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    Default Elder Pastitsios

    https://en.wikipedia.org/wiki/Elder_Pastitsios

    Elder Pastitsios (Modern Greek: Γέρων/Γέροντας Παστίτσιος, Géron/Gérontas Pastítsios) is a satirical figure of a fictitious monkwho first appeared in a Facebook page. The satire is mostly based on the famous Greek Orthodox monk Elder Paisios, with his name and face substituted by pastitsio — a local pasta and béchamel sauce dish, thus combining Greek Orthodox and Pastafarian imagery.[1] The page ran for about a year until it was closed down after the arrest of its creator for blasphemy on September 21, 2012. The case, which started as a Facebook flame, reached the Greek Parliament twice and created a strong local as well as international political impact.
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    Background[edit]

    The main satire of the page revolved around Elder Paisios (d. 1994), a monk from Holy Mountain, famous for his spiritual teachings. Much has been written about his person and his prophecies concerning the End times, the upbringing of children, couples' relationships, even the diet Paisios supposedly followed. High-ranking priests as well as believers have proposed that the Elder should be recognised as a Saint by the Orthodox Church.[3] The page criticised, among others, the exploitation of Paisios by the press and by Orthodox websites that propagate the alleged prophecies and teachings of the charismatic Elder (according to his followers he had predicted the fall of the Soviet Union and the recent Greek crisis).[4]
    The "Elder Pastitsios" page satirised and criticised (with no reported profanity according to the media),[3] various religious aspects in Greece such as infant baptism, religious education in schools and the lack of separation between church and state; these were presented through the eyes of the Pastafarian satirical pseudo-religion "Church of the Flying Spaghetti Monster", which has been used to lampoon the teaching of creationism in schools.[3]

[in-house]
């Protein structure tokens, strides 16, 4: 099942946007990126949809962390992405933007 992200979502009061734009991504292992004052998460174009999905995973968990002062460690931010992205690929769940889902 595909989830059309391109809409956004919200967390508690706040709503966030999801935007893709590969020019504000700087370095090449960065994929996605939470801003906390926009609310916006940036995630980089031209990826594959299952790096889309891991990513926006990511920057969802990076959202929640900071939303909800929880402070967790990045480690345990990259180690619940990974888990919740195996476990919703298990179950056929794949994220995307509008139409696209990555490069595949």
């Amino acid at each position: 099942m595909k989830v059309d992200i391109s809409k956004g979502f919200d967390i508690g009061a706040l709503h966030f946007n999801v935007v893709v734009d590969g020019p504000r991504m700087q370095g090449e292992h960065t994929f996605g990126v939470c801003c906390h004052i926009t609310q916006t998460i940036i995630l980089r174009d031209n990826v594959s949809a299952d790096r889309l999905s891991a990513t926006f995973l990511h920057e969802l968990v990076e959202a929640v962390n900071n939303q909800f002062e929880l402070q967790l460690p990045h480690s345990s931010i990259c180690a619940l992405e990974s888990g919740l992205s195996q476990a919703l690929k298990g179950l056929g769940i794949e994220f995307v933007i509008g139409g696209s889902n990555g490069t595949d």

The page created a hoax about a posthumous miracle by Elder Paisios[5] which was submitted to various Orthodox, conservative and far-right blogs in July. The story was based on several existing accounts that were already circulating online and involved the miraculous recovery of a teenager who supposedly woke from a coma after his mother placed a talisman with dirt from Elder Paisios’ grave under his pillow.
    The story reached 93,800 Google search results and was reproduced both online and in print, and even became a cover story on the far-right newspaper "Eleftheri Ora".[6] The 27-year-old page creator would later state that he did this to expose the gullibility of the faithful, and also to show the poor fact-checking done among the religious and conservative blogosphere.[7]
    Four days before the page creator's arrest, MP Christos Pappas from the far-right Golden Dawn party had brought the page to the attention of the Minister of Justice by raising a question to the Greek Parliament on September 17.[8][9] The police claimed they had already concluded their investigation two days before the question was raised in parliament due to thousands of complaints by Orthodox believers worldwide.[2]